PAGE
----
I thought that eating tuna was good for you. High in omega-3 fats, nutritionists recommended at least 2 servings of tuna, salmon, herring, sardines, and other cold water fish. Hold back on the tuna, at least for now. Two different studies have found high levels of mercury in canned tuna. A Japanese study looked at mercury levels in the nine researchers at the beginning of the study. After consuming less than one can for the entire week of the cheapest tuna available, their mercury levels rose nine-fold after one week. A month later, they replicated the test, this time using the most expensive albacore tuna. Expect a better result? Nope-mercury levels rose a whopping 20 percent! Mercury is especially harmful to women and children if consumed regularly. Mercury is a neurotoxin, interfering with the brain and nervous system.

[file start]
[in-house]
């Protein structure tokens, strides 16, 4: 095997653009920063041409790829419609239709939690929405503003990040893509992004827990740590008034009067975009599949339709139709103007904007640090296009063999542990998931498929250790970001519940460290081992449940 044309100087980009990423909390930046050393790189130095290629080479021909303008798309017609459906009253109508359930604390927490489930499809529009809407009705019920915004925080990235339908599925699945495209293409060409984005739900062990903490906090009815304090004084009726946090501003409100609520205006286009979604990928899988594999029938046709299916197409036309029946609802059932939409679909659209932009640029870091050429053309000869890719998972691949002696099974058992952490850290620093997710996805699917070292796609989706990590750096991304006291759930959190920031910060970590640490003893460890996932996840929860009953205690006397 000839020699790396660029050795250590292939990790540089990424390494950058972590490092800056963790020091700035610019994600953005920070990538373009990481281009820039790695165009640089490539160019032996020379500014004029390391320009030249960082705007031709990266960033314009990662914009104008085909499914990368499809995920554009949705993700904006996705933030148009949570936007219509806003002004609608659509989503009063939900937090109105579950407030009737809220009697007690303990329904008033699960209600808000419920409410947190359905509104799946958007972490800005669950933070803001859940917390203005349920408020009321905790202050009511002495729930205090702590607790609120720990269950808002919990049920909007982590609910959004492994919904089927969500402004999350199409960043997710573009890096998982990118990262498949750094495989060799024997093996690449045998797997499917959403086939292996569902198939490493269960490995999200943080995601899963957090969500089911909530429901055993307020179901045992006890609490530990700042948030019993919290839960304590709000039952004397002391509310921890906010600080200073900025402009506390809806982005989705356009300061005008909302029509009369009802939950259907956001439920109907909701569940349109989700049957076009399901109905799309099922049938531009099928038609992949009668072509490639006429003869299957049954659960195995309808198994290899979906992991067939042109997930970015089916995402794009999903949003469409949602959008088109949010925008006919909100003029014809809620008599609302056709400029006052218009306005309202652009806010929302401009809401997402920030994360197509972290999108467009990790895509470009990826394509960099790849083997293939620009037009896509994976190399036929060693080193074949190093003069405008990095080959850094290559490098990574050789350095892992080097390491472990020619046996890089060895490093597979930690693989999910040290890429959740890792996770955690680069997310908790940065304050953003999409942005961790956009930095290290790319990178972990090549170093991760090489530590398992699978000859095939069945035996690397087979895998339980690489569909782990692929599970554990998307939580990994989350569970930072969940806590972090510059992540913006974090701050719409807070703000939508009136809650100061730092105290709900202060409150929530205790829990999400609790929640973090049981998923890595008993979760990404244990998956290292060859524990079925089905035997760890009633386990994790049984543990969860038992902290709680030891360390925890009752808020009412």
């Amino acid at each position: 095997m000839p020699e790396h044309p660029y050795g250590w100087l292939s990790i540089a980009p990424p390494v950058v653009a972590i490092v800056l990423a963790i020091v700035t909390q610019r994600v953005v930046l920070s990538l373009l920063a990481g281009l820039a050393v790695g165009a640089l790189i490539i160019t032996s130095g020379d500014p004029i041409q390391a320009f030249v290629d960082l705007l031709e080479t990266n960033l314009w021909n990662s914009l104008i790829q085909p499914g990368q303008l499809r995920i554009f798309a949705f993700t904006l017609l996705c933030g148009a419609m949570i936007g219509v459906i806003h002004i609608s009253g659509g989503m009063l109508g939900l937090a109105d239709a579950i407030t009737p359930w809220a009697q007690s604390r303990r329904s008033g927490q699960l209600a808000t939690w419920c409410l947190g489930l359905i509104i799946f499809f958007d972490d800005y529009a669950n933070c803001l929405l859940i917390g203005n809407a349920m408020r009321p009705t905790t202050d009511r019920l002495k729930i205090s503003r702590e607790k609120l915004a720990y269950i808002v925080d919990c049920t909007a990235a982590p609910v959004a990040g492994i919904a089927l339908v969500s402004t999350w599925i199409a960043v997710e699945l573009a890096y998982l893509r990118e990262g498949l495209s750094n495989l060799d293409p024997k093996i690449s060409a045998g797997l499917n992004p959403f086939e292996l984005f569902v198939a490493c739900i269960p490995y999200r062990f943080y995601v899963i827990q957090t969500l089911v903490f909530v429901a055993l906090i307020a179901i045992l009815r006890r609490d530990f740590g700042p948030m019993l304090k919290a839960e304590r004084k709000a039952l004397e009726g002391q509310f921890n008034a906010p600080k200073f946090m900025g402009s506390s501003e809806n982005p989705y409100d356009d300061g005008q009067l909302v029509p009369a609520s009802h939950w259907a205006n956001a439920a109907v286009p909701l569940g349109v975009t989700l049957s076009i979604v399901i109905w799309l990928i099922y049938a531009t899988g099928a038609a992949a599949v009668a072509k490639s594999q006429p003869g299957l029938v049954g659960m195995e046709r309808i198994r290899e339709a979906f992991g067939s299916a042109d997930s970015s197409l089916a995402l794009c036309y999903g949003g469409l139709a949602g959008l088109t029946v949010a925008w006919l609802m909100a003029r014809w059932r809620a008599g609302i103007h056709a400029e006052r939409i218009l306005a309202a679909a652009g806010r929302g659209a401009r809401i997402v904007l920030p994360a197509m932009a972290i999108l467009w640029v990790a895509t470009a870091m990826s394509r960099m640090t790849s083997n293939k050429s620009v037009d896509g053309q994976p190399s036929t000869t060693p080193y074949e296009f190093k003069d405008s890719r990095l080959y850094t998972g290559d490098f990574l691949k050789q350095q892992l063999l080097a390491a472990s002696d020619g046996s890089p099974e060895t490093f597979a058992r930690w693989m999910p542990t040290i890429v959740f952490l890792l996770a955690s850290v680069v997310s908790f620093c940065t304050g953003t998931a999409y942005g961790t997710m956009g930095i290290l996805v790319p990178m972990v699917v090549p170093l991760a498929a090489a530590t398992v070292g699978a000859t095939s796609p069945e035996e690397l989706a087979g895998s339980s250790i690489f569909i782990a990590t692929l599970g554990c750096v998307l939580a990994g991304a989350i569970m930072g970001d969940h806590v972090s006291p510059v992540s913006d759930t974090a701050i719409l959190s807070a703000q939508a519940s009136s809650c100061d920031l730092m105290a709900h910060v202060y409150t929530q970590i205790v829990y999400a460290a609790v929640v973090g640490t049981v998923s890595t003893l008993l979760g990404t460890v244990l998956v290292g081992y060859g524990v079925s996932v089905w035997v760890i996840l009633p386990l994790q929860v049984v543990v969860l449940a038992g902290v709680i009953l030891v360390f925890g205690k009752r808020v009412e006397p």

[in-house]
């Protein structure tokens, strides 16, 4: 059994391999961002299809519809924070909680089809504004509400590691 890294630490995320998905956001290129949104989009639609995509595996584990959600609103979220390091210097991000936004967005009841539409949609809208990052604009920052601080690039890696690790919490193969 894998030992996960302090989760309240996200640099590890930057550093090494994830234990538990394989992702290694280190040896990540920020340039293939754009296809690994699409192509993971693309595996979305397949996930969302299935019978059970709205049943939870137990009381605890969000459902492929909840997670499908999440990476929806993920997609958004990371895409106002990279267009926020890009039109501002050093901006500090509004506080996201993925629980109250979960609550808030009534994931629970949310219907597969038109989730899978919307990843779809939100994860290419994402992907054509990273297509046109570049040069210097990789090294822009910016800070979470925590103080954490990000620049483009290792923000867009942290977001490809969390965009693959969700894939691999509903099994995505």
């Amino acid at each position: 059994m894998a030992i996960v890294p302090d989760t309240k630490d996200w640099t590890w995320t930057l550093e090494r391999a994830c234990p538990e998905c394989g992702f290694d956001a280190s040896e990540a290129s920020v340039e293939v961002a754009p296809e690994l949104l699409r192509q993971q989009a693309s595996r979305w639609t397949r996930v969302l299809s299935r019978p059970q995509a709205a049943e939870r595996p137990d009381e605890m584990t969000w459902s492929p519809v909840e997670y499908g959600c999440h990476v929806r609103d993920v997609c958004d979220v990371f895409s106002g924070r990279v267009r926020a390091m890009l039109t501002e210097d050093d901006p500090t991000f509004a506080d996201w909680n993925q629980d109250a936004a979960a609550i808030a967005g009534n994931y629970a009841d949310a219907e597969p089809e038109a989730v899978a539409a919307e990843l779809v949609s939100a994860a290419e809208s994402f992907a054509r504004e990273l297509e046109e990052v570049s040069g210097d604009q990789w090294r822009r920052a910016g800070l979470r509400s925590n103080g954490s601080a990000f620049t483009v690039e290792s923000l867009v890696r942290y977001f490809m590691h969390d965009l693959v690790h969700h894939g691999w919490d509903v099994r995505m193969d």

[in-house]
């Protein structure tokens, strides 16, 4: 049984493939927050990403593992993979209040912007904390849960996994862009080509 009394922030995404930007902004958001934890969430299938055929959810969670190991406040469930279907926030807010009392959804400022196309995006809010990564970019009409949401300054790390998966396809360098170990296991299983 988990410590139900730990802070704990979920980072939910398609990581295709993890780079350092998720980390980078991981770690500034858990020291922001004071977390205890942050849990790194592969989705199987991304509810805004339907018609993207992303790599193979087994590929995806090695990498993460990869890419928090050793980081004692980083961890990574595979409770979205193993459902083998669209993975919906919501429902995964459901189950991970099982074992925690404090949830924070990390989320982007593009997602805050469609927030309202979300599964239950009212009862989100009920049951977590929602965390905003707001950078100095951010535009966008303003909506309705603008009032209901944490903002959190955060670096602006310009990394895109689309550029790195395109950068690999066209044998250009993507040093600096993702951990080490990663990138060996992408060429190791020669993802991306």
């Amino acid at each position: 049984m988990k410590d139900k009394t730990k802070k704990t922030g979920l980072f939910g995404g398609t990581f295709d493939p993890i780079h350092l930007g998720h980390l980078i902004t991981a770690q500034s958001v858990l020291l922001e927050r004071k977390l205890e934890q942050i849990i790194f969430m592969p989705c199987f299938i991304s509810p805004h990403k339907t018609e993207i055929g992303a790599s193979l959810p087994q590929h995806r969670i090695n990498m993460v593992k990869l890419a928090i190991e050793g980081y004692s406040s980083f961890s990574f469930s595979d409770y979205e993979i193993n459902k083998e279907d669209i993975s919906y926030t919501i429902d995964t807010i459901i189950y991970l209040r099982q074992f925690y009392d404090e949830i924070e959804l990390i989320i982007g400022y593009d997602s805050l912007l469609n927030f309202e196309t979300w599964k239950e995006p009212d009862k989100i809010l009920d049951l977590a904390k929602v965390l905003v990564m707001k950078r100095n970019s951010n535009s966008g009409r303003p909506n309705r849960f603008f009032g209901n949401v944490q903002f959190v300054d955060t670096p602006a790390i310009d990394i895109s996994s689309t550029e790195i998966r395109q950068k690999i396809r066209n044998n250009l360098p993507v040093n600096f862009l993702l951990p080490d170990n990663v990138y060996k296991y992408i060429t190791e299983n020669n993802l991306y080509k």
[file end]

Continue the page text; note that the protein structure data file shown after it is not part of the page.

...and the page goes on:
In another study at the University of Nevada-Las Vegas, researchers found unsafe mercury levels in more than half of the 302 cans of tuna sampled. They recommended low mercury level species such as pollock, slamon, and tilapia.

Activity trumps the BMI! According to Consumer Reports On Health, an article in the February 2010 Journal of the American Geriatrics Society, carrying a few extra pounds may help people live longer if they stay active. Researchers followed nearly 10,000 people in their 70’s and found that those with a body mass index (BMI) between 25 and 30 were less likely to die over a 10-year period than those with a BMI under 25 or over 30. I think you know where I’m going here…..

Stay well, John R Blilie, M.S.